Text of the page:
Ethernet is a common solution for improving Internet speeds, but what exactly is it? Simply put, Ethernet is a network of cables that link devices within local area networks (LAN) and enable communication by transmitting data. (Watch a short video to learn more about Ethernet and how it works.) There are several types of Ethernet cables that can be used for different purposes and applications. We will take a look at those different types of cables today.
A Brief History of Ethernet Cables
Engineer and entrepreneur Bob Metcalfe designed the first Ethernet cables in 1973. These early versions, 10BASE5 and 10BASE2, used stiff copper cables with half-inch and quarter-inch thick diameters, respectively. The ten in both names stands for ten megabits per second (Mbps), the cables’ data transfer speed. The word base is short for baseband and signifies the type of network that the cables were compatible with. Finally, the five and two represent how many meters long the cable could be before attenuation set in.
Attenuation is the loss of signal strength in networking cables or connections.
Ethernet cables have come a long way since 1973. Now, there are several types of Ethernet cables that can be used to meet different needs in different applications. We’ll explore some of the most common types in today’s blog post.
Outdated Ethernet Cables: CAT3, CAT4, & CAT5
Before we dive into the most common types of Ethernet cables used today, let’s take a look at the past and see how far they have come since 10BASE5 and 10BASE2. CAT3 was the first official standards-based cable, introduced in 1991. It was later replaced by CAT4 and CAT5, neither of which are used today. Believe it or not, you might still come across a few CAT3 cables in older voice installations for commercial buildings.
The CAT in each type of Ethernet cable stands for category.
In 2001, CAT5e was introduced to improve CAT5 cables; the e stands for enhanced. These cables featured better crosstalk for higher speeds. Used in phone lines, home networks, and office networks for basic Internet access, they have a frequency of 100 MHz and a speed of 1 Gbps. The maximum length of CAT5 cables is 324 feet.
CAT6 Ethernet cables are similar to CAT5e cables in that they are used for phone lines, home networks, and office networks. They differ in their improved performance, with a frequency of 250 MHz and a speed of 1 Gbps. There is an enhanced version of CAT6, CAT6e, that offers better crosstalk. The maximum length of CAT6 cables is 700 feet, more than double the length of CAT5 cables.
The a in this cable name stands for augmented, meaning that it performs at higher standards than other CAT6 cables.Rather than being used in homes, these cables are ideal for office networks and data centers. They have a frequency of 500 MHz and a speed of 10 Gbps, and they are the recommended cable for horizontal LAN deployments.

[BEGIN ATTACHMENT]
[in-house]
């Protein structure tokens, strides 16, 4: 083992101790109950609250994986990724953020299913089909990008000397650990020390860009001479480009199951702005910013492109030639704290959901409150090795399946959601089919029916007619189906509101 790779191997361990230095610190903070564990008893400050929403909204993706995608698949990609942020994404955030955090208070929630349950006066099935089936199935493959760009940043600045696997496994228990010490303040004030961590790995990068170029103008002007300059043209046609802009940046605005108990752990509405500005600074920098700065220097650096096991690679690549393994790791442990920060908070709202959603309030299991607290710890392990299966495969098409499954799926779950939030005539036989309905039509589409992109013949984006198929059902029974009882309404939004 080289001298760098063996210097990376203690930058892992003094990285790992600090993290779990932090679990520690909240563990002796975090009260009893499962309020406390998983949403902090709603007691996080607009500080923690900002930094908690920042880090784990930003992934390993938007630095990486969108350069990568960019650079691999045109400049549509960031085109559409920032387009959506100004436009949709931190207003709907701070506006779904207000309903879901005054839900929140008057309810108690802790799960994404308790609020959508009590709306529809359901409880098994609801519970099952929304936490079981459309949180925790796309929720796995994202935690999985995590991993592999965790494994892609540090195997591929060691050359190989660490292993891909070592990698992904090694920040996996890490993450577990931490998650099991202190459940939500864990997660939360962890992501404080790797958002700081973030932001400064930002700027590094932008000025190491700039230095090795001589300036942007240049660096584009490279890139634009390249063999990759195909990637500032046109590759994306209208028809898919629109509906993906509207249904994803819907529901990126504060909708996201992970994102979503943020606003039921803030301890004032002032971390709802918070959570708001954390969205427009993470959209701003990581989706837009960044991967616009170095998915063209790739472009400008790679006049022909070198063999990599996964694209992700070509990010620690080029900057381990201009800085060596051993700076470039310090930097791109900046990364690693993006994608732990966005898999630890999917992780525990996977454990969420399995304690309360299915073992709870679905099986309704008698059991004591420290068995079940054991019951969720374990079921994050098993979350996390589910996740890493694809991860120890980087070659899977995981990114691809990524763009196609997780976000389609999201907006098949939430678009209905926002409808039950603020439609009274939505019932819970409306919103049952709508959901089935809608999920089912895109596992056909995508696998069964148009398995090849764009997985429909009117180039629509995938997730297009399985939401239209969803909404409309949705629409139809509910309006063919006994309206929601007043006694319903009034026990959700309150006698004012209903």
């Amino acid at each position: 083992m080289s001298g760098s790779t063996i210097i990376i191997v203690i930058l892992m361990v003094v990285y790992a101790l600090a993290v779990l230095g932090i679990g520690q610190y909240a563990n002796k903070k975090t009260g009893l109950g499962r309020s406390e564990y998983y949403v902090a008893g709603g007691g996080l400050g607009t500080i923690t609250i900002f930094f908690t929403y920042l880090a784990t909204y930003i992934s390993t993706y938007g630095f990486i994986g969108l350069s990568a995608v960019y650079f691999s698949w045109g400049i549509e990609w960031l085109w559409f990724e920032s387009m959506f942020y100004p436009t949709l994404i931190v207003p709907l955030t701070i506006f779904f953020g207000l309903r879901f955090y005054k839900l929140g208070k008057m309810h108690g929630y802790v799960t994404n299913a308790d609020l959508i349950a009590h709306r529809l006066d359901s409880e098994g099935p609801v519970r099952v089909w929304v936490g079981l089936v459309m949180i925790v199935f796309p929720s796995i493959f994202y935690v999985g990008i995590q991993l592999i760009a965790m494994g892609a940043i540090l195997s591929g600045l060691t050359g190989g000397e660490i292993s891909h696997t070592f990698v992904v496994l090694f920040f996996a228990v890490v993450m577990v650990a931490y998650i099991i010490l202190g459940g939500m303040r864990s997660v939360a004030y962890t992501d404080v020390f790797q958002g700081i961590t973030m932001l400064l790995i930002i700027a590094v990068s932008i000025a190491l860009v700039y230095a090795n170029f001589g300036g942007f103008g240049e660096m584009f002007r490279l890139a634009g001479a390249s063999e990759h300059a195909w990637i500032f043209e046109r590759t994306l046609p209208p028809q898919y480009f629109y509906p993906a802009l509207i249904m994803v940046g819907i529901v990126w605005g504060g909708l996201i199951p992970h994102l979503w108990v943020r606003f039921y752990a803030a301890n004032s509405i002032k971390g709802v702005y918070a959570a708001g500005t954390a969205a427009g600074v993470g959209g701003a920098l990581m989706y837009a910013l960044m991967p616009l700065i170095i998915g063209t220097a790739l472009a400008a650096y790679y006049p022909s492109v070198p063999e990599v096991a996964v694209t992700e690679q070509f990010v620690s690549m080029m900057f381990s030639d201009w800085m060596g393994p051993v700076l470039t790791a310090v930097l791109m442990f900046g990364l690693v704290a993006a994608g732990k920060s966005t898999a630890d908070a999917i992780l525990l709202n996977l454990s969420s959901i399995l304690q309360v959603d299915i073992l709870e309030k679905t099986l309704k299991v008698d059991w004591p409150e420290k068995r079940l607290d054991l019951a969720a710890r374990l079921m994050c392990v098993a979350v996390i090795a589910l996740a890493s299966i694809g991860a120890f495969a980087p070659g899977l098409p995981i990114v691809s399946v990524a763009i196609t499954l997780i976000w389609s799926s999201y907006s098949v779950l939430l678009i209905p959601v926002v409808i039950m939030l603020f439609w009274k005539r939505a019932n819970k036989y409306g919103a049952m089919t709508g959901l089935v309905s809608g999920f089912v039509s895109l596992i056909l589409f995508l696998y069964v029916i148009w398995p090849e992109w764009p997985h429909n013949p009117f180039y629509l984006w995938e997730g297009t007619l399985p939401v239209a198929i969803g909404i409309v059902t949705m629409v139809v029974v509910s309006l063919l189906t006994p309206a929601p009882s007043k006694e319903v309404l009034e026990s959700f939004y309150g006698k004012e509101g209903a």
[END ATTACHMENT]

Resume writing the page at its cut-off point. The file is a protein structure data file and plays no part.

Used primarily in data centers, CAT7 cables have a frequency of 600 MHz and a speed of 10 Gbps. This cable is not recognized as an official IEEE cabling standard; because of this, it is not commonly used.
CAT8 cabling offers faster throughput over short distances.It has a frequency of 2,000 MHz and a speed of 40 Gbps. These cables are used to connect network equipment in data centers. The maximum lengh when supporting data speeds of 10 Gbps and lower is 328 feet.
Benefits of Ethernet Cables
Ethernet cables offer many advantages to individuals and businesses, but we will touch on just a few here.
The primary benefit they offer is speed. Compared to wireless connections, Ethernet can achieve much higher speeds. Additionally, it provides more consistent speeds than WiFi, which runs into signal interference issues.
Ethernet connections are more secure than wireless connections because they have control over who can access the network. This makes Ethernet connections safer from hackers.
Ethernet cabling is less expensive to install than wireless networks.
In addition to these benefits, Ethernet cables are efficient and reliable, making them a great choice for small and large businesses alike.
Disadvantages of Ethernet Cables
Despite its many advantages, there are some disadvantages to Ethernet cables.
- Because it is designed for shorter distances, an Ethernet network can be time-consuming and expensive to expand.
- Unlike WiFi networks, Ethernet networks should be installed by a professional.
- Ethernet networks limit the number of connections that can be used.
Find a Professional to Install Ethernet Cables
With so many types of Ethernet cables to choose from, it is important to work with a cabling expert who is familiar with each type and can recommend the best one for your application and needs. If you have a business in Winchester, Virginia or the surrounding area, the team at Suite Office Systems would love to work with you.
Whether you need two or 20,000 cables, we have the expertise to help. We install all Category 5E to Category 8 and OM3/OM4 fiber optic networks for tenant improvement, design build, high rise/multi-story, and campus environments. We also install a wide variety of audio video, security and control cables, as well as fiber optic cabling systems. Contact us today to request a quote.